Apple Inc. (NASDAQ:AAPL) said that it will introduce not one, but two iPhones with bigger screens at an event taking place on September 9. One model will be launched with a 4.7-inch screen and the other with a 5.5 inch screen. Since Apple lost some of its market share to devices with bigger-sized screens from Samsung, Bloomberg‘s Adam Satariano tried to break down Apple’s plan this fall in a video segment.
“Apple has lost market share over the years to companies like Samsung and others have introduced bigger devices. There is an appetite for these, so they are going to take advantage of that,” said Santariano, but he is not sure if the company will bring new models or offer existing models for original screen size going forward.
According to Satariano, the sales of iPads are diminishing, implying that a large number of people are moving to the big screen phones for their normal work like web browsing, shopping or checking Facebook or Twitter. Meanwhile, Apple Inc. (NASDAQ:AAPL)’s executive Eddy Cue has come out with a statement that consumers should expect more surprising products from Apple Inc. (NASDAQ:AAPL) this fall. The statement is a way to keep the excitement up and since the season has just begun, Santariano prefers ‘wait and watch’ policy to see what’s unfolding ahead. However, referring back to history, Santariano believes that there could be more products to show up this fall than just iPhones.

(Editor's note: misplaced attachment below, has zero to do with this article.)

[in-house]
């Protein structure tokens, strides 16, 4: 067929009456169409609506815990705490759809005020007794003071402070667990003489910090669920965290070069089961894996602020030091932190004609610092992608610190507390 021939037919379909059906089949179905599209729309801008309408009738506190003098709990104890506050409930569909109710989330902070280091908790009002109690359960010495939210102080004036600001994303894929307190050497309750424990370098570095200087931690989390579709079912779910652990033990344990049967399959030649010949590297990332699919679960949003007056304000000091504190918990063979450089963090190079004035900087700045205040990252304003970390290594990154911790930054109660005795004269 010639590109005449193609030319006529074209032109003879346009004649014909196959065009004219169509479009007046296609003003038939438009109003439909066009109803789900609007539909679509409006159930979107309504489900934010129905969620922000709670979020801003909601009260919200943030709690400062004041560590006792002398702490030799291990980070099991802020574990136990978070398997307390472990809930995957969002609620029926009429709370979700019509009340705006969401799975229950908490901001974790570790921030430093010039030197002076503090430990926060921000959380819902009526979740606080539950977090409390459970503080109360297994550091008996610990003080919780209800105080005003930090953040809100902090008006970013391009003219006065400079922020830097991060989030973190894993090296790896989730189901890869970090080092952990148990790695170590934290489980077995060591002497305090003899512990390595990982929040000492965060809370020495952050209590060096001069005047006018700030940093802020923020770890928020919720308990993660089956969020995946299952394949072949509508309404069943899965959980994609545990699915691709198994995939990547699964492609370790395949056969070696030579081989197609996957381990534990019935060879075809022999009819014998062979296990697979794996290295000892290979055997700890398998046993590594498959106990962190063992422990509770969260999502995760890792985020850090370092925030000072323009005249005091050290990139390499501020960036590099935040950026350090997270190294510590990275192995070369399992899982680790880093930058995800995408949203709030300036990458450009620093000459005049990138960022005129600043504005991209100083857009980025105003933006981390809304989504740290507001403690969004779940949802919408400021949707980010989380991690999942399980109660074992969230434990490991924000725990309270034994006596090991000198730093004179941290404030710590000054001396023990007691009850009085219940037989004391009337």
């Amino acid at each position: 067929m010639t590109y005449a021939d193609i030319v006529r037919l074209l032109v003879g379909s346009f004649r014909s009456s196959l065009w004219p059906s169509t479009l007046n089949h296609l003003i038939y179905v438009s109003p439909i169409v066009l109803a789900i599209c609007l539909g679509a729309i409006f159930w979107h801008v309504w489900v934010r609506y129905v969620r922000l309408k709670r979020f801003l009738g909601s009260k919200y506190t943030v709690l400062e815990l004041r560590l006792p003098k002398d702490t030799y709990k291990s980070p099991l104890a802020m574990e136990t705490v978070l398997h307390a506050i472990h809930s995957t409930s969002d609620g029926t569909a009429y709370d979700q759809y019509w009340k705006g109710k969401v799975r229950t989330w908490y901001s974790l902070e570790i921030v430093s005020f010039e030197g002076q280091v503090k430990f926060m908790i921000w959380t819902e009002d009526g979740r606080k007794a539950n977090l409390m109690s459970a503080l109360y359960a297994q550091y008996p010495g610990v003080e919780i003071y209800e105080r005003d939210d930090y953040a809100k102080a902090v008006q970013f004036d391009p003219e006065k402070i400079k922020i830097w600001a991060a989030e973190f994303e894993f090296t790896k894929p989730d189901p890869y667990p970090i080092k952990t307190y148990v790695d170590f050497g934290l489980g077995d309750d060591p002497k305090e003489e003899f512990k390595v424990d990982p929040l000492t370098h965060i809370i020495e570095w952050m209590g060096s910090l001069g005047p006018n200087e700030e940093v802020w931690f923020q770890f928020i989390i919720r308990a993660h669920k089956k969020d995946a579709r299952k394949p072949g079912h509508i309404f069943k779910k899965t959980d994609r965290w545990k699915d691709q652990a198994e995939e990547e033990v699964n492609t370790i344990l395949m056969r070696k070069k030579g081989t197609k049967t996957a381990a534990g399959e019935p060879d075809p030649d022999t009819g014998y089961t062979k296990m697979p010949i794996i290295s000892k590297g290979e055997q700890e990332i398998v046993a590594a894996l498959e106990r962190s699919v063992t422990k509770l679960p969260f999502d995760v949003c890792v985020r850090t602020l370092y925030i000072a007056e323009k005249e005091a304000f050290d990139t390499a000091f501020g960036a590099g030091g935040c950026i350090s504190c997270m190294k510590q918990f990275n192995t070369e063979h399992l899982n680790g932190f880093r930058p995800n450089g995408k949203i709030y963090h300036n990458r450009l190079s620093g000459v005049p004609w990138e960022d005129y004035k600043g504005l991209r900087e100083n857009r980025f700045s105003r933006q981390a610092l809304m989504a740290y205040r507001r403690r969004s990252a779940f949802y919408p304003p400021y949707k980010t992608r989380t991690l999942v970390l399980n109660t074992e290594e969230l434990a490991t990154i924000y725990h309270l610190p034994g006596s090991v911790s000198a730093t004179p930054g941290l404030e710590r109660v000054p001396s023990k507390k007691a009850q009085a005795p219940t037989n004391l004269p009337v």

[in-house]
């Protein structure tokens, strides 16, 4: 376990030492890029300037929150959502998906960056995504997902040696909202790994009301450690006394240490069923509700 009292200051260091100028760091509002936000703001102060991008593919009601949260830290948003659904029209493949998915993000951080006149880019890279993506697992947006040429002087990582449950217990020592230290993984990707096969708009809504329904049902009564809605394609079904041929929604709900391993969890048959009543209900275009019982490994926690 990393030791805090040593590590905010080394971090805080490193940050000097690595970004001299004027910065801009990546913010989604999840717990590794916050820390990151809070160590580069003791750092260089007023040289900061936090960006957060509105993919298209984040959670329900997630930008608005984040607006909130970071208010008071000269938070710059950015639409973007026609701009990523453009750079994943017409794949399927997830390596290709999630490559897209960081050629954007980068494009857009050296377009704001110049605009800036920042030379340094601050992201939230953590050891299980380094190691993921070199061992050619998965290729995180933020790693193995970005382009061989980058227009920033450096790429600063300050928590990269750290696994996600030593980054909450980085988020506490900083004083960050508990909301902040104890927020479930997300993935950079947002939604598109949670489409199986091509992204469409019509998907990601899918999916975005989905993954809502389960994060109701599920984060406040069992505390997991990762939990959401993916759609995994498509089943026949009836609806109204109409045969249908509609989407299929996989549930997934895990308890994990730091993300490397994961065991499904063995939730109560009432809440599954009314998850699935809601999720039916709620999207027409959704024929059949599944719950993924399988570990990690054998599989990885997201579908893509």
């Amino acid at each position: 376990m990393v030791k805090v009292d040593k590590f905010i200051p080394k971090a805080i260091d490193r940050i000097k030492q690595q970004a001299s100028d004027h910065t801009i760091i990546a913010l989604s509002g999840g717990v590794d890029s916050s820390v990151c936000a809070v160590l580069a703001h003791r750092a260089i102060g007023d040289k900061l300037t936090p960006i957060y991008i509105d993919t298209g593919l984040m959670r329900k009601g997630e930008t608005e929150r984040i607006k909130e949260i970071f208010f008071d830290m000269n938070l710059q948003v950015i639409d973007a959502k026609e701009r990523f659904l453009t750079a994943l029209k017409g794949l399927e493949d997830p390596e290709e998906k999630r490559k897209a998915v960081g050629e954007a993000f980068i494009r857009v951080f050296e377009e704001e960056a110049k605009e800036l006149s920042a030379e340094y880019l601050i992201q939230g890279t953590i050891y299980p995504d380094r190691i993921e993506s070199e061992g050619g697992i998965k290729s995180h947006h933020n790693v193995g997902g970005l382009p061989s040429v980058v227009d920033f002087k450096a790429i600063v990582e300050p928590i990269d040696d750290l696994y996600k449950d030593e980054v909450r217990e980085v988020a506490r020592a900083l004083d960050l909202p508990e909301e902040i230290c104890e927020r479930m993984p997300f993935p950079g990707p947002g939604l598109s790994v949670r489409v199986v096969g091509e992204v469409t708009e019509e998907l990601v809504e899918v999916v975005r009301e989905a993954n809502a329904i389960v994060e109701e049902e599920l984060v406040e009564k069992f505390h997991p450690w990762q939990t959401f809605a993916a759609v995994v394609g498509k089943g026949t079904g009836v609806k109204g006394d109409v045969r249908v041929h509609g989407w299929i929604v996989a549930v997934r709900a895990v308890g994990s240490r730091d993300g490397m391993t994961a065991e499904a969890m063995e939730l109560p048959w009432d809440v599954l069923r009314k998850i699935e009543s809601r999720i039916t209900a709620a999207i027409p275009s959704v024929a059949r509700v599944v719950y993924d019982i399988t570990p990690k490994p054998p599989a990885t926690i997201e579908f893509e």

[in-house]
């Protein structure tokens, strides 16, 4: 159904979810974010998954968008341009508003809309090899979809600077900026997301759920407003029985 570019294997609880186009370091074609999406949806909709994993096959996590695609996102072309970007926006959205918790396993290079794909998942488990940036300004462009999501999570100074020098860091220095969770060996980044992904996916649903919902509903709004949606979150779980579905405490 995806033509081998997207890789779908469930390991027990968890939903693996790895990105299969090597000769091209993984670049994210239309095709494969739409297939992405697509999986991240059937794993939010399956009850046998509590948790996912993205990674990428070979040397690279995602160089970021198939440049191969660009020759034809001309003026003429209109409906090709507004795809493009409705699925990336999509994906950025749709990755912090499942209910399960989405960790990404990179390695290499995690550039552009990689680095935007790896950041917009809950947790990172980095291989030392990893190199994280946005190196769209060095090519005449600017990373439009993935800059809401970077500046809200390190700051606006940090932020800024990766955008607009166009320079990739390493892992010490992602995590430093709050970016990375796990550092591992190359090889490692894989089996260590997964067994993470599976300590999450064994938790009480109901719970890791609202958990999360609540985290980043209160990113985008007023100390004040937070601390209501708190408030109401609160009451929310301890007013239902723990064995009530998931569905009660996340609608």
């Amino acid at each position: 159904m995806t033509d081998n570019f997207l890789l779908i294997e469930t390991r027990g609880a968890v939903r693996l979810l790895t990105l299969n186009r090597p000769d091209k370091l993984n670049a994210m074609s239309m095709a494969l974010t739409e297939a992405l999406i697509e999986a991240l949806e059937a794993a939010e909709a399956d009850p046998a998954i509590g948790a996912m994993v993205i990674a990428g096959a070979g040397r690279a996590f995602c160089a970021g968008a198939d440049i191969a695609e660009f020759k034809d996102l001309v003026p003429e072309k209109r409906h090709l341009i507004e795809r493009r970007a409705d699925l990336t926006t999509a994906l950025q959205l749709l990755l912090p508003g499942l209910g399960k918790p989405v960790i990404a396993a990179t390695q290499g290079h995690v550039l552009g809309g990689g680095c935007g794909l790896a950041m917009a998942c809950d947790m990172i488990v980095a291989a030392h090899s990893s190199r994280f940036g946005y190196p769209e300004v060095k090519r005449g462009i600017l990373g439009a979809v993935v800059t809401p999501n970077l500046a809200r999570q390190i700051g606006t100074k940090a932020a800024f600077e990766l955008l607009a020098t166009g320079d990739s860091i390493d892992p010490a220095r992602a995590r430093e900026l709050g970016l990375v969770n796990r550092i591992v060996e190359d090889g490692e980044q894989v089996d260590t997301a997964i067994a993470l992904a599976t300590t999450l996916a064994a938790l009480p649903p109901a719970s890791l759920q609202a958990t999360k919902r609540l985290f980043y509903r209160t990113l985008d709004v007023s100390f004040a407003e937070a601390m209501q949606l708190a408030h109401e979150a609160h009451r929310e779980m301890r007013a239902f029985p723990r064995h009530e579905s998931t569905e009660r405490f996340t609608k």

“There is an update that’s in the works to the hockey puck Apple TV device and the set top box. Whether or not they do a full panel TV, that is an open question. There’s a lot of reasons not to do that. It’s not a particularly profitable business to get into. With the set top box, you can kind of plug into those existing devices. The bigger question with TV comes down to the content and getting those deals worked out with the cable companies, with the media companies. That’s really where the problem is, not any technological issue,” stated Santariano on Apple Inc. (NASDAQ:AAPL)’s TV plans
But, as of now Santianto sees the pent-up demand of new iPhones as a threat to Samsung’s market share.